Spiritual discernment (wisdom) comes from knowing Jesus Christ. Those who have spiritual discernment have a heart for God, a biblical worldview that comes from reading God’s Word, and a love for Truth. Those who are spiritually discerning have no trouble recognizing false doctrine and those who teach it. Those who are spiritually discerning know exactly what has to be done when they encounter wolves in sheep’s clothing — they are to expose them, they are to turn from them, and most importantly, they are to warn the sheep about the wolves.
In 2016 Bible study author, speaker and blogger Michelle Lesley addressed the barrage of criticism leveled at those of us who are involved in online discernment ministries. One of the enemy’s favorite fiery darts is the Don’t judge lest ye be judged dart. And then he pulls the cruel You’re unloving dart from his quiver. Bing! Right between the eyes. Our wily enemy is fully aware that getting accused of being judgmental and unloving (mean and divisive) can shut a person down.
In the following blog post, Michelle tackles the oft used unloving dart. Learn how you can war for the truth in love. She writes:
…so that we may no longer be children, tossed to and fro by the waves and carried about by every wind of doctrine, by human cunning, by craftiness in deceitful schemes. Rather, speaking the truth in love, we are to grow up in every way into him who is the head, into Christ… Ephesians 4:14-15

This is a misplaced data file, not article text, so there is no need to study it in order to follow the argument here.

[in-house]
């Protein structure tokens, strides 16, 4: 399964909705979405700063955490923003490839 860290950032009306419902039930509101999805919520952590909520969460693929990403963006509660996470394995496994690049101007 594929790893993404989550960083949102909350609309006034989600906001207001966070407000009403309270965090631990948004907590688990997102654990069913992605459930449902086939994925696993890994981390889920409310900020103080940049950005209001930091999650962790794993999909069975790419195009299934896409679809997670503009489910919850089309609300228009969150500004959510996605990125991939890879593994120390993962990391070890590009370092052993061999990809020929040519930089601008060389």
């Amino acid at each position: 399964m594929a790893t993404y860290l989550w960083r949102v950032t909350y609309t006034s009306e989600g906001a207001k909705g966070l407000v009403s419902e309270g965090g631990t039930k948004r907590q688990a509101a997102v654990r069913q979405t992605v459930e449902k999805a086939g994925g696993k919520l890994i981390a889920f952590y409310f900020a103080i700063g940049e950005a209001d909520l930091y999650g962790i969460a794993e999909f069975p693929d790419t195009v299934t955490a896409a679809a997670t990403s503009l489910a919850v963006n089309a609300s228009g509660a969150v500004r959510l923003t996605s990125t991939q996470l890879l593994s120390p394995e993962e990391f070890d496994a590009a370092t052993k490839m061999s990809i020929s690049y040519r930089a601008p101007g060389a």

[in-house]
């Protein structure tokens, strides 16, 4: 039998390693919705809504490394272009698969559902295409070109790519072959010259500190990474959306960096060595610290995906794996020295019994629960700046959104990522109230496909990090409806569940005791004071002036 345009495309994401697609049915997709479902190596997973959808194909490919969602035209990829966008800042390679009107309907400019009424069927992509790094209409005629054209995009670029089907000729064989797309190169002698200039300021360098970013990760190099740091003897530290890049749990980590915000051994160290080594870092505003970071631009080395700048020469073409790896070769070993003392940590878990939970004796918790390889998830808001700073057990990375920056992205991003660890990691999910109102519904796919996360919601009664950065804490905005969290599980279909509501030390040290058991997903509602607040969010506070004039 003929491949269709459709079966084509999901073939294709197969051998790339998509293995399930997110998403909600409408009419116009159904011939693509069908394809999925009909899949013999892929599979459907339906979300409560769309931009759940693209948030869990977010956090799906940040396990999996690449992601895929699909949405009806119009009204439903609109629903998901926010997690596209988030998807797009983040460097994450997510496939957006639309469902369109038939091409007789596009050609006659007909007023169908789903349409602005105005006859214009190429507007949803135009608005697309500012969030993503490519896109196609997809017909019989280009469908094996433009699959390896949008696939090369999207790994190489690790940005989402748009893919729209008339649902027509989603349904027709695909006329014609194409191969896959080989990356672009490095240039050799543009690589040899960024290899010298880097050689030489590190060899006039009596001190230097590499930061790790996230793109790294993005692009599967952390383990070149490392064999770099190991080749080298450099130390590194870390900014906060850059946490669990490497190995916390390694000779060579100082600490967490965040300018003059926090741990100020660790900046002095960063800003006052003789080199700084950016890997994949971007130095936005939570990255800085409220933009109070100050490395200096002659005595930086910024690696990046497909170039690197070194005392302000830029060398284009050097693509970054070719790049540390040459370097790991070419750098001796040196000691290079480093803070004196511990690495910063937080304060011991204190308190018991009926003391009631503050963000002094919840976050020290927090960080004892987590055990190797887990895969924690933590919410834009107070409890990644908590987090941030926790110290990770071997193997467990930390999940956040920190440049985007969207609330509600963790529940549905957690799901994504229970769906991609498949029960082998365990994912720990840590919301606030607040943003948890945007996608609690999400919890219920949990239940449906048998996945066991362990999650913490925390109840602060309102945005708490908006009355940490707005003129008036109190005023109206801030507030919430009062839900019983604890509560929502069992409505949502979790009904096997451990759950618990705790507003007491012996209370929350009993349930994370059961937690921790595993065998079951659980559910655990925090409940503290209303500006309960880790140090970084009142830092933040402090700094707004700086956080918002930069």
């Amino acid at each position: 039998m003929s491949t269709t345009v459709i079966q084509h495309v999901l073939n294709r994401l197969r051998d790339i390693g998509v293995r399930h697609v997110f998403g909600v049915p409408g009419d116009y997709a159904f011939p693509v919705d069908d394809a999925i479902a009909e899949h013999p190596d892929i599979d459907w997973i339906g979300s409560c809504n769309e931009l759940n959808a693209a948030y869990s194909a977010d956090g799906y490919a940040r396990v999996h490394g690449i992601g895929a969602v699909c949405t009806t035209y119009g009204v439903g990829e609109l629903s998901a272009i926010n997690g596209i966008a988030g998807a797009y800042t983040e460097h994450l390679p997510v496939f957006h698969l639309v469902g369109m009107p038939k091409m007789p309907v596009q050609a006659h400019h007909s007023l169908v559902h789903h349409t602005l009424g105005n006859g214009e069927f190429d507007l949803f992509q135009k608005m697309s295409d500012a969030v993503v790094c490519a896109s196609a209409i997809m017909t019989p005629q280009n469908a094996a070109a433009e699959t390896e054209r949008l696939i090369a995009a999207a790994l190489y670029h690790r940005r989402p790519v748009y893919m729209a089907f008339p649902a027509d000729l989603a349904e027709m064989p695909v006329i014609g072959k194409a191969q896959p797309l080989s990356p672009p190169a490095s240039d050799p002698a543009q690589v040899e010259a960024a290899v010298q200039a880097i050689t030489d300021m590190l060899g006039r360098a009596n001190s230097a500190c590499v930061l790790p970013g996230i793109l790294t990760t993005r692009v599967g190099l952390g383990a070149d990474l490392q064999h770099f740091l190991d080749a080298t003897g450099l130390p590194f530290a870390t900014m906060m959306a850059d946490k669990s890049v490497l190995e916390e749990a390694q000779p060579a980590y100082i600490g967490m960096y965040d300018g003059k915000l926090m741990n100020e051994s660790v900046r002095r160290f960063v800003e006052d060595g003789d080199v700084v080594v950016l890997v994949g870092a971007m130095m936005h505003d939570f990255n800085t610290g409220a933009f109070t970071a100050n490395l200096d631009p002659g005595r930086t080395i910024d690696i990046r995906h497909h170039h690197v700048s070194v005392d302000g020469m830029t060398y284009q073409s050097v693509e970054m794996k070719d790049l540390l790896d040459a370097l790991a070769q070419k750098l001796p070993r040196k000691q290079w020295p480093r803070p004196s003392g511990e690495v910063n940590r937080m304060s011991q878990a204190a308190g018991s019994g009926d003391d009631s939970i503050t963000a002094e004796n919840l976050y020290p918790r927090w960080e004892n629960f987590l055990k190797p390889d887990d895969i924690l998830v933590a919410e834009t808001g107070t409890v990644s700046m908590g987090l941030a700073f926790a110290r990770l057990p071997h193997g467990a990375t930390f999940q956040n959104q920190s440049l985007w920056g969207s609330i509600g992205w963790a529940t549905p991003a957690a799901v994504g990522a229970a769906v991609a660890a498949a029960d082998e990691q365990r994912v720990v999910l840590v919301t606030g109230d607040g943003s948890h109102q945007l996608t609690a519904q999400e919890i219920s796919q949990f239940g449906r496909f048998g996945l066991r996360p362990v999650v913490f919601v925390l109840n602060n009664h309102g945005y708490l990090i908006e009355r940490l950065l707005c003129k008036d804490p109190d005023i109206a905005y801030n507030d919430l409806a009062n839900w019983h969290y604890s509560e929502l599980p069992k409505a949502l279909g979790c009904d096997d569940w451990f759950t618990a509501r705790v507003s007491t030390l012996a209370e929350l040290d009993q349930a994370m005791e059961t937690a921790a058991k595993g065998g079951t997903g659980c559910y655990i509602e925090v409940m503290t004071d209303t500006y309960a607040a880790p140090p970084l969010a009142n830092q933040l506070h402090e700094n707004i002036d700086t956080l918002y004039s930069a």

Christians who know what discernment is have a variety of perspectives about how it should be practiced. Should we teach about false doctrine at all or just make sure our church is teaching sound doctrine? Should we name the names of false teachers or speak about them anonymously? Should we warn people away from false teachers or just pray for them privately? What’s the biblical precedent for using a stringent tone when speaking of those who teach false doctrine?
Recently, I’ve been thinking a lot about the phrase “speaking the truth in love” from Ephesians 4:15 as it pertains to speaking and writing about false doctrine and false teachers.
Many Christian women have the mistaken idea that “speaking the truth in love” equates to being “nice.” We’re always smilingly sweet and never say anything that might hurt someone’s feelings or could rock the boat at church.
Are we to be kind? Yes. Are we to do our best not to hurt others? Of course. Should we be making waves over every little thing that rubs us the wrong way? Absolutely not. We are to deny ourselves, setting aside our personal preferences and, in many cases, even our own rights, to the point of laying down our lives for others.
But we need to understand the distinction between personal preferences and biblical doctrine. And that’s where I think a lot of people get confused. We die to personal preferences. We die for the purity of biblical doctrine. The enemy is stealthily infiltrating and conquering church after church with false doctrine. We are at war. And that’s going to mean ruffling feathers, rocking the boat, and hurting feelings sometimes. Because the full armor of God doesn’t come with a white flag or a pen for signing peace treaties.
But how do we war for the truth “in love”? Continue reading
Does the Bible really say we’re not to judge?
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